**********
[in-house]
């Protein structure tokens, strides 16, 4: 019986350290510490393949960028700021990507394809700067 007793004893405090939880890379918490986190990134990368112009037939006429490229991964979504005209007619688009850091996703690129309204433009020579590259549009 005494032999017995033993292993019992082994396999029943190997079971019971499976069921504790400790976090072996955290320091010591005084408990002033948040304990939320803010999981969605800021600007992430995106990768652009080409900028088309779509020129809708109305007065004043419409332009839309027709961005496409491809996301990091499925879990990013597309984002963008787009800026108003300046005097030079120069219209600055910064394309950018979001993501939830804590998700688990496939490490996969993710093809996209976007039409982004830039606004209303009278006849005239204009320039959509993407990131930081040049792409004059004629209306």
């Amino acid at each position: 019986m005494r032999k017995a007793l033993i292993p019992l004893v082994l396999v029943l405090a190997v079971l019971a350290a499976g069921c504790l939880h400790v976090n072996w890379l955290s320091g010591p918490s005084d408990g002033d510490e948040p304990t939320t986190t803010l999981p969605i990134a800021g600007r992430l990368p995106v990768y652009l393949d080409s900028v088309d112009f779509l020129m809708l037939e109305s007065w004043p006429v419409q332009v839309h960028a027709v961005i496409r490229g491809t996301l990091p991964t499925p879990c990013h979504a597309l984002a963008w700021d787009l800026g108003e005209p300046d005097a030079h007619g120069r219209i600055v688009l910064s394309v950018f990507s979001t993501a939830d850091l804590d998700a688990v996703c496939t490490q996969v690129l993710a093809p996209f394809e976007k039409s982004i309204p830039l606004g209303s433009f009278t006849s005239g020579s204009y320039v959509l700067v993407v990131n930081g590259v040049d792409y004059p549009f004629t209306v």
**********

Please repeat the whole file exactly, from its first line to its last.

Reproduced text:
[in-house]
């Protein structure tokens, strides 16, 4: 019986350290510490393949960028700021990507394809700067 007793004893405090939880890379918490986190990134990368112009037939006429490229991964979504005209007619688009850091996703690129309204433009020579590259549009 005494032999017995033993292993019992082994396999029943190997079971019971499976069921504790400790976090072996955290320091010591005084408990002033948040304990939320803010999981969605800021600007992430995106990768652009080409900028088309779509020129809708109305007065004043419409332009839309027709961005496409491809996301990091499925879990990013597309984002963008787009800026108003300046005097030079120069219209600055910064394309950018979001993501939830804590998700688990496939490490996969993710093809996209976007039409982004830039606004209303009278006849005239204009320039959509993407990131930081040049792409004059004629209306």
């Amino acid at each position: 019986m005494r032999k017995a007793l033993i292993p019992l004893v082994l396999v029943l405090a190997v079971l019971a350290a499976g069921c504790l939880h400790v976090n072996w890379l955290s320091g010591p918490s005084d408990g002033d510490e948040p304990t939320t986190t803010l999981p969605i990134a800021g600007r992430l990368p995106v990768y652009l393949d080409s900028v088309d112009f779509l020129m809708l037939e109305s007065w004043p006429v419409q332009v839309h960028a027709v961005i496409r490229g491809t996301l990091p991964t499925p879990c990013h979504a597309l984002a963008w700021d787009l800026g108003e005209p300046d005097a030079h007619g120069r219209i600055v688009l910064s394309v950018f990507s979001t993501a939830d850091l804590d998700a688990v996703c496939t490490q996969v690129l993710a093809p996209f394809e976007k039409s982004i309204p830039l606004g209303s433009f009278t006849s005239g020579s204009y320039v959509l700067v993407v990131n930081g590259v040049d792409y004059p549009f004629t209306v």